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© Reuters. Chinese and Taiwanese printed flags are seen in this illustration taken, April 28, 2022. REUTERS/Dado Ruvic/Illustration

BEIJING (Reuters) -China’s military said it had carried out combat drills around Taiwan on Sunday, the second such exercises in less than a month, with the island’s defence ministry reporting it detected 57 Chinese aircraft. China views democratically-governed Taiwan as its own territory and has been ramping up military, political and economic pressure to assert those claims. The People’s Liberation Army’s Eastern Theatre Command said in a statement late on Sunday that its forces had organised “joint combat readiness patrols and actual combat drills” in the sea and airspace around Taiwan, focused on land strikes and sea assaults. The aim of the exercises was to test joint combat capabilities and “resolutely counter the provocative actions of external forces and Taiwan independence separatist forces”, it added in a brief statement. Taiwan’s defence ministry said on Monday that over the previous 24 hours it had detected 57 Chinese aircraft and four naval vessels operating around the island, including 28 aircraft which flew into Taiwan’s air defence zone. Some of those 28 crossed the Taiwan Strait median line, an unofficial buffer between the two sides, including Su-30 and J-16 fighters, while two nuclear-capable H-6 bombers flew to the south of Taiwan, according to a ministry provided map. China carried out similar exercises late last month, with Taiwan reporting that 43 Chinese aircraft crossed the Taiwan Strait’s median line. China, which has never renounced the use of force to bring the island under its control, has been carrying out regular military incursions into the waters and air space near Taiwan over the past three years. China carried out war games around Taiwan last August following a visit to Taipei by the then-U.S. House Speaker Nancy Pelosi. Taiwan strongly rejects Beijing’s sovereignty claims, saying only the island’s 23 million people can decide their future.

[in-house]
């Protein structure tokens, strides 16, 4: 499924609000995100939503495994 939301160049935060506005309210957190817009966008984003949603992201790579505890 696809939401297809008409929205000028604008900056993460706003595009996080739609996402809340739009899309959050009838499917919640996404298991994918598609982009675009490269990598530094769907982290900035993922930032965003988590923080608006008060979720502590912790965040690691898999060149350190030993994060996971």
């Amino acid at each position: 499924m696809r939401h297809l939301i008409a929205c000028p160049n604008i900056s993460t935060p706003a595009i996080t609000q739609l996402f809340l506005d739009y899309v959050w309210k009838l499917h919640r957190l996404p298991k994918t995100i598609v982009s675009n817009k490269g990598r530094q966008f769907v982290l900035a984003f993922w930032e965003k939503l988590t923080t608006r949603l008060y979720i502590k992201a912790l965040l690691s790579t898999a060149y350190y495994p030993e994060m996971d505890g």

Beijing has been particularly angered by U.S. support for Taiwan, including weapons sales. The United States, like most countries, has no formal diplomatic ties with Taiwan but is the island’s most important arms supplier and internationally backer.

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